Posts filed under Take Back the Net Day

Happy tax season, Twinky

Just a reminder that you have just under two more weeks to submit the annual accounting of yourself to the State. Do be sure to turn over any of the tribute that you haven’t rendered yet for the privilege of working for a living without being locked in a cage for the next several years of your life. All that protection isn’t free, and the government will be protecting the hell out of you in the upcoming year whether you asked for it or not.

In honor of the event, here’s Monday’s re-run of Calvin and Hobbes, courtesy of GoComics:

Moe: Hey Calvin, it’s gonna cost you 50 cents to be my friend today.

Calvin: (indignantly) And what if I don’t want to be your friend today?

Moe: (smiling) Then the janitor scrapes you off the wall with a spatula.

Calvin: (aside) Heck, what’s a little extortion among friends?

Further reading:

Co-optation of Liberation Movement Rhetoric by Marketing Hacks

Oh my God, a Salon.com columnist has actually said something intelligent. Mad props to Andrew Leonard for, well, making the exact same point I was making: the kitschy appropriation of rhetoric and images from liberation movements, by foundering Internet corporations, is both outrageous and pathetic. As Leonard says (emphasis added), the Internet can have many benefits for democratic interactions between people,

But Napster, the company, is not about promoting democracy. Napster is about making a buck, or, to be precise, a whole lot of bucks, by exploiting a new distribution paradigm. The company’s use of ’60s rhetoric — such as its plan to hold a teach-in on April 2 to educate people on why it should be allowed to stay in operation — in the service of its commercial interests is repugnant and crass. And our personal right to be able to get stuff for free online? Come on, people. We’re not talking about stopping bombs falling in Vietnam, are we?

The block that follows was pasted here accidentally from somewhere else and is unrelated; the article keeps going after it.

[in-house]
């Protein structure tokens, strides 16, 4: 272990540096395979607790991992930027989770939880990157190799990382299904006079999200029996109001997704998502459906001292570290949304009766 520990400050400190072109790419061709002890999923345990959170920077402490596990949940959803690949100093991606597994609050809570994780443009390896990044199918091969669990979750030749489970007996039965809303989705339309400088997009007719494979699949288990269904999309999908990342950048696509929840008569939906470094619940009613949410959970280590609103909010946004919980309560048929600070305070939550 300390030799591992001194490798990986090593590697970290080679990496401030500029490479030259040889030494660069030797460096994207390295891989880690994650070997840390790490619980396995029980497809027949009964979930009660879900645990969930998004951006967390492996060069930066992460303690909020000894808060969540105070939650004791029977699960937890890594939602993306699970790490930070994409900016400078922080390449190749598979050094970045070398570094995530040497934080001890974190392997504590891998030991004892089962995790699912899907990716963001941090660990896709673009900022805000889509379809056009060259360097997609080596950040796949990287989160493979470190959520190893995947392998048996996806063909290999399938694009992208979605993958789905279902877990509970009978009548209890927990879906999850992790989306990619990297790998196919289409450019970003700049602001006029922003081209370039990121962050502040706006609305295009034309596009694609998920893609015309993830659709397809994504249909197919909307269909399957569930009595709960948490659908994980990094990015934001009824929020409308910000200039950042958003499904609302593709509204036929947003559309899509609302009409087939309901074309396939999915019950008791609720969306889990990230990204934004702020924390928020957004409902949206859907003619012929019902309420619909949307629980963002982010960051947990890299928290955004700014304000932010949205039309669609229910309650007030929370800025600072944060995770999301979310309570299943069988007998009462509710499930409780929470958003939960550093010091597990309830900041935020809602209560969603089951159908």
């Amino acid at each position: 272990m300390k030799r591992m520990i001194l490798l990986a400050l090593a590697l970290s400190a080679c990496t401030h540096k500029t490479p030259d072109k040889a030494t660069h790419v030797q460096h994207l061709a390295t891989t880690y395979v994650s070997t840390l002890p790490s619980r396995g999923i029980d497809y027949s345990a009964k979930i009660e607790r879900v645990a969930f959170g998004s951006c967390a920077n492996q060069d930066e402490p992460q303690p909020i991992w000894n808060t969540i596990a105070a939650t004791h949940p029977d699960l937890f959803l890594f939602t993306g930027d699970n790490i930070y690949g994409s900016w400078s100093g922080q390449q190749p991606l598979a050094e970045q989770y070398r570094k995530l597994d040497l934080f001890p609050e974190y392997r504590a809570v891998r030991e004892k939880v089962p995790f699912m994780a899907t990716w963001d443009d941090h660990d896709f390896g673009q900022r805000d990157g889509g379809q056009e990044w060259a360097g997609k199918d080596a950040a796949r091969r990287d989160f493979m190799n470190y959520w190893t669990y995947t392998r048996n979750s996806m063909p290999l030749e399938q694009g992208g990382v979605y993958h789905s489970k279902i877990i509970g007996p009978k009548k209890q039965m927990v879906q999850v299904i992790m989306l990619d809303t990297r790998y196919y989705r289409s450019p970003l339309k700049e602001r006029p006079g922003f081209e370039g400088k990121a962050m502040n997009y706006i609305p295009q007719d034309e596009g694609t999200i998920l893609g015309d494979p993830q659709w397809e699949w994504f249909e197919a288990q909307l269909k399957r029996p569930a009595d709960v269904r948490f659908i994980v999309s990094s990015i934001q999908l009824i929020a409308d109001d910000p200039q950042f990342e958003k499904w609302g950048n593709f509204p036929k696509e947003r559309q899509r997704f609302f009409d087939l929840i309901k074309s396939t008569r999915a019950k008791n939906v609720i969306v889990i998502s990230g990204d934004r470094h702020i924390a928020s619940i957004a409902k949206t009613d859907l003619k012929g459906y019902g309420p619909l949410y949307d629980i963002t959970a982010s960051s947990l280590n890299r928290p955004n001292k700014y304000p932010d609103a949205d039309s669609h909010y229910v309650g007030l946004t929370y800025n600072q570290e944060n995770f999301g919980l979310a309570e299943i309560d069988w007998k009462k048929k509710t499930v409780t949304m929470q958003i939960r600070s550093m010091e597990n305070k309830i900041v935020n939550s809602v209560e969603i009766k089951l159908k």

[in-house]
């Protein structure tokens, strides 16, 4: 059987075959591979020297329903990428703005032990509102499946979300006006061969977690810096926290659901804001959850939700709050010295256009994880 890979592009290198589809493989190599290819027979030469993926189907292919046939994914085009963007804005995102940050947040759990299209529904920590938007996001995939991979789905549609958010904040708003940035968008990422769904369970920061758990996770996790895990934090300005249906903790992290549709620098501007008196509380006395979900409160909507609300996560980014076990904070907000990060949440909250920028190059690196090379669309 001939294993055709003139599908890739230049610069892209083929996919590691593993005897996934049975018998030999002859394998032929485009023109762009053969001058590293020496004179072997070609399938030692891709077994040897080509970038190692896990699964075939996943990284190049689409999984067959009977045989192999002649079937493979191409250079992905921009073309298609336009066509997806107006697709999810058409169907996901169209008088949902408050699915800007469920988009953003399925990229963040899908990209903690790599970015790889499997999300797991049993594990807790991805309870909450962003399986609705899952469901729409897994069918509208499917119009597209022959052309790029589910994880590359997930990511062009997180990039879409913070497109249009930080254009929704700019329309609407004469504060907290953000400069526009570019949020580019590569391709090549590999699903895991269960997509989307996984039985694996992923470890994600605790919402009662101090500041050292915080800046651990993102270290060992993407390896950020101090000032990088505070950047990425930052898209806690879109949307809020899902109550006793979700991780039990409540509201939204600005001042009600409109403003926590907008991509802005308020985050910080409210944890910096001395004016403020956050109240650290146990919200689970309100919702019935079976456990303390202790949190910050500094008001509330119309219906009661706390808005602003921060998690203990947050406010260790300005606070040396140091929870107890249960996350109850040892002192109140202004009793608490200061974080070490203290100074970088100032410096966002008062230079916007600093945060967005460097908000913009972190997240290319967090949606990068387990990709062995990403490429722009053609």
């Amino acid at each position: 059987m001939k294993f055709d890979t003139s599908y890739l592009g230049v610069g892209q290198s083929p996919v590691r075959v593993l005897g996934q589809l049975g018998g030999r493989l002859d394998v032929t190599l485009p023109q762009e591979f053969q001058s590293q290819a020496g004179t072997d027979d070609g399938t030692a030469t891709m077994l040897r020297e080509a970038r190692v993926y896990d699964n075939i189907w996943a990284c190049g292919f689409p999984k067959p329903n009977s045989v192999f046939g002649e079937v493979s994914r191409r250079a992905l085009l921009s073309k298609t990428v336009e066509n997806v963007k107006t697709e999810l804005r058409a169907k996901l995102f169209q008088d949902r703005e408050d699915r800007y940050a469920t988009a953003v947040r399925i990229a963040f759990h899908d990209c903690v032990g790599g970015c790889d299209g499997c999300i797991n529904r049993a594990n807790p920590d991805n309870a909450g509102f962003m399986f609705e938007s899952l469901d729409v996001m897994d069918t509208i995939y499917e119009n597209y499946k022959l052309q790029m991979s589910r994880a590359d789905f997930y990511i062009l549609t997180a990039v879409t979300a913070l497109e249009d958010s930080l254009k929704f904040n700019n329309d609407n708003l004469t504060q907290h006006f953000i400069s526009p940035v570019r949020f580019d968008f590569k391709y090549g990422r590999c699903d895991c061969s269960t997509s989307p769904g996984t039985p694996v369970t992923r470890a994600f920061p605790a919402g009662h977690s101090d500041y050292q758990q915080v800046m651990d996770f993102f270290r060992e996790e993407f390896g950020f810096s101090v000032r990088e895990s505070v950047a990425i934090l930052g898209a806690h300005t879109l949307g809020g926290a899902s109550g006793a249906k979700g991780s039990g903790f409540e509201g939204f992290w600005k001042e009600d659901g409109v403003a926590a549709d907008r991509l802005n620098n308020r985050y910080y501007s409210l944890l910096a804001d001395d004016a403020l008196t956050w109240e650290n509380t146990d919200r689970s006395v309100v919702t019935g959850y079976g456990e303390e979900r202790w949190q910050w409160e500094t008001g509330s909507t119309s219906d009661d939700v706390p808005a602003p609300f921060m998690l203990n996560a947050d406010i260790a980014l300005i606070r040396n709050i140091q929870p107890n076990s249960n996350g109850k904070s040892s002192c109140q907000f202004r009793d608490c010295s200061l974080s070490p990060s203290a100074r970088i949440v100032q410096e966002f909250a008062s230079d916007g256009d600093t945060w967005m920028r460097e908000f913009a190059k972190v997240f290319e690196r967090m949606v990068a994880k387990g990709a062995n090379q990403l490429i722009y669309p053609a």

As a side note, it turns out that the Napster march will be on April 3–which happens also to be Michael Tchong’s self-declared Take Back the Net day. As it turns out, I’m not the only one that noticed the incredibly offensive appropriation of the name of Take Back the Night, one of the world’s oldest and most powerful marches against sexual violence. Tchong has quietly changed the name of his campaign to Back the Net Day. I hope he got to read some really nasty hate mail first.

All Power to the Marketers

By the way, the most outrageous thing about the original self-indulgent marketing crusade is the way they are cynically exploiting the name of Take Back the Night, the world’s oldest and most powerful women’s demonstration against sexual violence. Not to mention the kitschy, self-conscious appropriation of jargon and logos from women’s liberation and other liberation movements to hawk their marketing wares, which sometimes gets so absurd as to defy parody:

As Netizens, we hold certain truths to be self-evident: that the Internet was created and endowed by its Creator with certain unalienable Rights, chief among these: free Access to uncensored Content, the ability to Shop wherever and whenever one chooses and the general pursuit of e-Happiness.

First Revolution became an e-business trade magazine; now we are taking back the Net. And who is we?

Q: Who is ICONOCAST?

A: An Internet media publisher based in San Francisco best known for its weekly ICONOCAST e-marketing newsletter read by 50,000 senior-level marketing executives.

Q: Who is Michael Tchong?

A: Editor and founder of ICONOCAST, Michael is a well-known commentator on Internet marketing and advertising, with more than 20 years of advertising, publishing and software development experience. He is also the founder of MacWEEK magazine.

Oh yeah. All power to the people.

Reclaiming the Internet from Marketing Zombies

In response to Michael Tchong’s call for Netizens (what a god-awful word) to boycott offline business and use e-commerce sites on April 3, Ravenous Plankton has called for a Counter-Crusade with April 1 as Take Back the Net Day. Unfortunately, one of the requests is to do something worthwhile online. But never fear, gentle reader; I will not allow this requirement to stop me from publishing my usual blog entries!